Thomas Hoenig is one of America’s notorious but misunderstood dissidents. As chairman of the Fed’s regional bank in Kansas, he was on the policy committee. The Federal Open Market Committee demands consensus in its decisions to present a united front to the masses. However, Hoenig’s series of nos has set a precedent for a radical change in the US economy.
Between 2008 and 2014, the Federal Reserve decided to print more
over $ 3.5 trillion in new bills. That would be the equivalent of filling three centuries of money supply in just a few years. As expected, prices have skyrocketed in all markets. Hoenig was the only executive who consistently rejected this course of action. From 2010, he faced off against Ben Bernanke, who was widely acclaimed for his ambitious bailout plans.
While he may have lost the fight with him being the only one back, his reputation is far from accurate. While inflation was a big concern, Hoenig was more concerned that a risky path would widen the income gap, fuel dangerous asset bubbles and make the biggest banks richer than everyone else.
He was right on all of these points, but he was ignored. His warnings have now come true. We live in a world where inflation rates are skyrocketing faster than expected. The Fed has signaled an interest rate hike in the coming years. However, this move is more likely to cause a recession.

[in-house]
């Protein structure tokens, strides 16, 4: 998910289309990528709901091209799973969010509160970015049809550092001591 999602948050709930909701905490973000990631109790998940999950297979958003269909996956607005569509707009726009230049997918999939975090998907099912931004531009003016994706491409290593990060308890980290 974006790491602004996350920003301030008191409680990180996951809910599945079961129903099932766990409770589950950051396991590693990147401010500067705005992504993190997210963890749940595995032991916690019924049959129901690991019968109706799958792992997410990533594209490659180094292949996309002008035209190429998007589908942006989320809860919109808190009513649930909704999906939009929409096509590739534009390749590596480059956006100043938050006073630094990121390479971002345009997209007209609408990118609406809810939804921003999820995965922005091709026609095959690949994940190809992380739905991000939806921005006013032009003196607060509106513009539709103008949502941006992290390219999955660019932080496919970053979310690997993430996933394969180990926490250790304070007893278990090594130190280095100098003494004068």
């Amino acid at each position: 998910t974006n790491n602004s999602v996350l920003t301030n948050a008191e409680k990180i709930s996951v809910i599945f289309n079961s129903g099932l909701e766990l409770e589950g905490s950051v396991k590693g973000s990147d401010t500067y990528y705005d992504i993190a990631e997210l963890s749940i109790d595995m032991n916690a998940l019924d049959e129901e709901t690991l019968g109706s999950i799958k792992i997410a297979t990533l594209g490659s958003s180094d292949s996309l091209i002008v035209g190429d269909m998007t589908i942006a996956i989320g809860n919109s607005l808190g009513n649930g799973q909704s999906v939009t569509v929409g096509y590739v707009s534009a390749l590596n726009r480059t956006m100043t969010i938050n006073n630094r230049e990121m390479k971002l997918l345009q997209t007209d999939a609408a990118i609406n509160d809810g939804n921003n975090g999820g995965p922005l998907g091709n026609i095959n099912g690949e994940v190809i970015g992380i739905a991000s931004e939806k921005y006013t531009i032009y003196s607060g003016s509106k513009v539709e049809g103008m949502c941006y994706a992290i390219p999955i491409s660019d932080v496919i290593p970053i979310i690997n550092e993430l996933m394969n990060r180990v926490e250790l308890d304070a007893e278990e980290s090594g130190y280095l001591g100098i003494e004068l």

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âThere is no painless solution,â Hoenig said in a recent interview. “It is going to be difficult. And the longer you wait, the more painful it will end up being.
Hoenig stressed that there can be no painless solution, with the problem getting worse as we wait. It means that high unemployment, social instability and years of economic malaise will become the norm.
Part of Hoenig’s infamous dissent was witnessing firsthand a situation of a similar caliber in the 1970s. He was given the dirty job of cleaning up after the Great Inflation. Unfortunately, the current situation is no different and the Federal Reserve helped create it.